Scleromalacia perforans digital illustration

Scleromalacia perforans Save

ICD-10 code: H15.05

Chapter: Diseases of the eye and adnexia

Scleromalacia Perforans: Symptoms, Causes, and Treatment

Scleromalacia perforans is a rare autoimmune disease that affects the white outer layer of the eye, known as the sclera. It is characterized by thinning and melting of the sclera, which can lead to serious complications such as vision loss and even blindness. Here are some of the symptoms, causes, and treatment options for Scleromalacia perforans:

  1. Symptoms: The most common symptoms of Scleromalacia perforans include eye redness, pain, and inflammation. Patients may also experience blurred vision, double vision, or sensitivity to light. In some cases, the sclera may appear blue or yellow due to thinning of the tissue.
  2. Causes: The exact cause of Scleromalacia perforans is unknown, but it is believed to be related to an abnormal immune response. In some cases, the condition may be associated with other autoimmune diseases such as rheumatoid arthritis or lupus. Certain medications, infections, and trauma to the eye may also increase the risk of developing Scleromalacia perforans.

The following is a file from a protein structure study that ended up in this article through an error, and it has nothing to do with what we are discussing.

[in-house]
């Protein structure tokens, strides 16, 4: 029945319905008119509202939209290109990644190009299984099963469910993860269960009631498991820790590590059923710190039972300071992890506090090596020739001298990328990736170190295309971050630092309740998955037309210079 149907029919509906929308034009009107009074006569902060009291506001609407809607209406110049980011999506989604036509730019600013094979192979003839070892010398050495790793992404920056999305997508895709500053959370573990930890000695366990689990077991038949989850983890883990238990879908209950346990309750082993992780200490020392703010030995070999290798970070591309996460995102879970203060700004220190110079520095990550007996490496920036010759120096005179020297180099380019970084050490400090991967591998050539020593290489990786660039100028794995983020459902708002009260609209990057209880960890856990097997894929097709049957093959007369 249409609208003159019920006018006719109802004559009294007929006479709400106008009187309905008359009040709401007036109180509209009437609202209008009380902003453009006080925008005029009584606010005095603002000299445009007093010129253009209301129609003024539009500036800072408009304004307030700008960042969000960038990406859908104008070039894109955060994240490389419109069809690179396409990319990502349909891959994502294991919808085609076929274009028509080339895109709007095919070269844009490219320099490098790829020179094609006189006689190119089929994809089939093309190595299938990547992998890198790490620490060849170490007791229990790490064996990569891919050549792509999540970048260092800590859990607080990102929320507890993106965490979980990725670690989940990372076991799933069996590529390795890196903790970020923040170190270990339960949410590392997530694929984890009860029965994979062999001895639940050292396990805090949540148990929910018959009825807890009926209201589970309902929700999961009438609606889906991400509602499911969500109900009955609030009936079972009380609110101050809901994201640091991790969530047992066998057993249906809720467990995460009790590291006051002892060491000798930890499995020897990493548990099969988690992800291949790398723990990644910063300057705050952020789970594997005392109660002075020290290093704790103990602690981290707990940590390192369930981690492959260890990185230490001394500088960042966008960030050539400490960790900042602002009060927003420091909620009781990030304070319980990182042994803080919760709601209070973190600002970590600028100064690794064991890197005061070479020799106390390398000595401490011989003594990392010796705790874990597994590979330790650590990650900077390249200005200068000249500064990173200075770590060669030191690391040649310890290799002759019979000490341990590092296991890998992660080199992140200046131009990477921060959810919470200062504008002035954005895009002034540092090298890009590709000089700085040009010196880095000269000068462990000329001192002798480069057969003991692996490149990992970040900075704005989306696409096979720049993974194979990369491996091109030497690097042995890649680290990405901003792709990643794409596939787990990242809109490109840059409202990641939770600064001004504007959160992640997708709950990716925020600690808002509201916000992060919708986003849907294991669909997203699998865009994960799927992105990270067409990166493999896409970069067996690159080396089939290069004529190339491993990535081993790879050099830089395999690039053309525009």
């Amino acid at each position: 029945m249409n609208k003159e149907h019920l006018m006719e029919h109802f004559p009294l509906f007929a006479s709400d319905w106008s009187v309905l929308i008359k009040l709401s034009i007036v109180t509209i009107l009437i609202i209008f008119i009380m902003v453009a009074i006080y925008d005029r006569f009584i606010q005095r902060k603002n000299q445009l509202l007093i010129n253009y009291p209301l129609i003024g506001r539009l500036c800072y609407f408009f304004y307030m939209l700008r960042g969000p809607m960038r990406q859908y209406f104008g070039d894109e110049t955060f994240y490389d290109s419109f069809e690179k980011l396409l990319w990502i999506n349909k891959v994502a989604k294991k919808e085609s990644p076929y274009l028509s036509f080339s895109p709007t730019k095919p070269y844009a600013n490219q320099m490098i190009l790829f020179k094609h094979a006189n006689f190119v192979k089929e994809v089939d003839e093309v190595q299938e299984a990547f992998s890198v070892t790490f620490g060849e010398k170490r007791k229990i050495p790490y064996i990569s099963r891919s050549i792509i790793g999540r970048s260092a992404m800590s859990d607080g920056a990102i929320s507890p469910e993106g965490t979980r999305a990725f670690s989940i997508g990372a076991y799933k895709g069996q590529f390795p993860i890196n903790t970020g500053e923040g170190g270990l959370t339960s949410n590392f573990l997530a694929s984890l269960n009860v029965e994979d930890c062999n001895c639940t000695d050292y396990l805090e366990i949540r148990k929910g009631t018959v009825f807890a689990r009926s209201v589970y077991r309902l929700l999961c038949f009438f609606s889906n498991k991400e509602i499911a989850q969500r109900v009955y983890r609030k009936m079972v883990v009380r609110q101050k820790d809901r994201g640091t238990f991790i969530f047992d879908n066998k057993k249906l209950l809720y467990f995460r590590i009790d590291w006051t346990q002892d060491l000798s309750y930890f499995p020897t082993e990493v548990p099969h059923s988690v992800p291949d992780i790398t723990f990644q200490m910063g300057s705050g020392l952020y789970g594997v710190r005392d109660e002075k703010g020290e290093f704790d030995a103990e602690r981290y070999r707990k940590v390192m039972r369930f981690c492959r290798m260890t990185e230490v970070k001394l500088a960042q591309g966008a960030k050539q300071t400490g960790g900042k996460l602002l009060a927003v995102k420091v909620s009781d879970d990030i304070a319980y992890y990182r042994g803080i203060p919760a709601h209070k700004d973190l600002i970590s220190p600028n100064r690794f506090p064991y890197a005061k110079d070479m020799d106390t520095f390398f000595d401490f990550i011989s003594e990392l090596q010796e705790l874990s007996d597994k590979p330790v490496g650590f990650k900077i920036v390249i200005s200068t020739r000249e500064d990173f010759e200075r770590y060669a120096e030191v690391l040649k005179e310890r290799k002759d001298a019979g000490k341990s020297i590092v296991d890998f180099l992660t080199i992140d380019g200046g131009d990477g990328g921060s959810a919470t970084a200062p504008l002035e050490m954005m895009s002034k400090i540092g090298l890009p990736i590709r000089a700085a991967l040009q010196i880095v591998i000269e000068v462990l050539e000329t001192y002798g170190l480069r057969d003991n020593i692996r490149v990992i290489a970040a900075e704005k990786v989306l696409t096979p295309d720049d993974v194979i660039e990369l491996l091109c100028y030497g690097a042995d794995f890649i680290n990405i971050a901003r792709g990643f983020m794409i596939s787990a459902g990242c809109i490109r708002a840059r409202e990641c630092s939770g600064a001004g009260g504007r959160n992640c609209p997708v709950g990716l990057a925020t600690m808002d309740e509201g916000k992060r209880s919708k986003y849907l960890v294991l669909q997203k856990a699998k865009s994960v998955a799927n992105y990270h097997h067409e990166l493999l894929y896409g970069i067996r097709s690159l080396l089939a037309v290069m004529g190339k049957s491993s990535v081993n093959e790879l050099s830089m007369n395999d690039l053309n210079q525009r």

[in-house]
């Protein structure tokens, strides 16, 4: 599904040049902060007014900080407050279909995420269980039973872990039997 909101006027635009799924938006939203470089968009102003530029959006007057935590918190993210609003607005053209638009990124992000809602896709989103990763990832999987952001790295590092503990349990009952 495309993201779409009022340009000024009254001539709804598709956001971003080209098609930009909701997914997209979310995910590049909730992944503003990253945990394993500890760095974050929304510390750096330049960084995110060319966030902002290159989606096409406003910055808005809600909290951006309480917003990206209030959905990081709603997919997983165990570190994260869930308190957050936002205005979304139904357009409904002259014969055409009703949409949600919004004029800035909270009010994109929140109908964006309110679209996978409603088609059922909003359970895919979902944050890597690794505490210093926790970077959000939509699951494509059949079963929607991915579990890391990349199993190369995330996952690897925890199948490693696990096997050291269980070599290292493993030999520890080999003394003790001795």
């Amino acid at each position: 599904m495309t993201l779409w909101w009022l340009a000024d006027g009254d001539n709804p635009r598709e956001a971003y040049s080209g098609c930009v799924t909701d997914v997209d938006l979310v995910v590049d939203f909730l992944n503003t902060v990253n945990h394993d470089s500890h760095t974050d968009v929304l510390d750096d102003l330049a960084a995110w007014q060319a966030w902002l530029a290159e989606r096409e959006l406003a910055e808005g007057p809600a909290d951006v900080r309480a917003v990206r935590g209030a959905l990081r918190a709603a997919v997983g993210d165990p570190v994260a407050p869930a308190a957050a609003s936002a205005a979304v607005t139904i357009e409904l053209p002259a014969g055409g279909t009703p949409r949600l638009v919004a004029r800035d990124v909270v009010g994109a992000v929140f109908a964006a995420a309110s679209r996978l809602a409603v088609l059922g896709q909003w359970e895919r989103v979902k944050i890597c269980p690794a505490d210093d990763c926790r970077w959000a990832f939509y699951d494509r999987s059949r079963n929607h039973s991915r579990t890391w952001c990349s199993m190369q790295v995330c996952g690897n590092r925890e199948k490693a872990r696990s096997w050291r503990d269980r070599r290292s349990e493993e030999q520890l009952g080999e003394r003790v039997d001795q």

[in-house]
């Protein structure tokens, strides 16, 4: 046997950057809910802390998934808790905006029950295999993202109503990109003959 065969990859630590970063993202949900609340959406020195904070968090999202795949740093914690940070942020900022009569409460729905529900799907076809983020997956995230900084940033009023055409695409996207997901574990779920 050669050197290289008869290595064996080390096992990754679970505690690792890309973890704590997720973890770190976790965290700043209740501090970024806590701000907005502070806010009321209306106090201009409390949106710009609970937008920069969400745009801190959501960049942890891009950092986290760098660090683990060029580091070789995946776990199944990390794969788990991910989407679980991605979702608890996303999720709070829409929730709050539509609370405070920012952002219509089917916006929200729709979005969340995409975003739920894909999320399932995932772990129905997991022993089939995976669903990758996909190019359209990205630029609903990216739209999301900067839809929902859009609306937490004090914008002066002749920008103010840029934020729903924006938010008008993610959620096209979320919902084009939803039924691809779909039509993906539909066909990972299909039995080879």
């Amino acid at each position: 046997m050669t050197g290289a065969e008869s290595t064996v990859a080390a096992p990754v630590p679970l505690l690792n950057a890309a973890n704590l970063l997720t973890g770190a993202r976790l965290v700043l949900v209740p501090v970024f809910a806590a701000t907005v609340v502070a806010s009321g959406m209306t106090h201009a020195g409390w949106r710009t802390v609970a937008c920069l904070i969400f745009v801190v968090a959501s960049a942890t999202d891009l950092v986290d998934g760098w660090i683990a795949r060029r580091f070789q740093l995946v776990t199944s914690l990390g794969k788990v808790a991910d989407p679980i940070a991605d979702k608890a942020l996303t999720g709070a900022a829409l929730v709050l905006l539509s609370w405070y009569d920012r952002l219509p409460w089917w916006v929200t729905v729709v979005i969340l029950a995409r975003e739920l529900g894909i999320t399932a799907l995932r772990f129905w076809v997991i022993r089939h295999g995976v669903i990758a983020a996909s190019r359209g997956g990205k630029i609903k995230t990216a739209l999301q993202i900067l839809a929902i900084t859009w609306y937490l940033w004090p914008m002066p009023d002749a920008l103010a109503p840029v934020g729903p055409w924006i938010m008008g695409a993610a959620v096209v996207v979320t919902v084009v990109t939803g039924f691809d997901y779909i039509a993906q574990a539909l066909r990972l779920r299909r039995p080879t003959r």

3. Treatment: Treatment for Scleromalacia perforans typically involves managing symptoms and preventing further damage to the eye. Patients may be prescribed corticosteroids or immunosuppressant drugs to reduce inflammation and slow the progression of the disease. In some cases, surgery may be necessary to repair the sclera and protect the eye from further damage.

If you are experiencing any symptoms of Scleromalacia perforans, it is important to seek medical attention right away. Early diagnosis and treatment can help prevent serious complications and improve your chances of preserving your vision. Your eye doctor can perform a comprehensive eye exam and recommend the best treatment plan for your individual needs.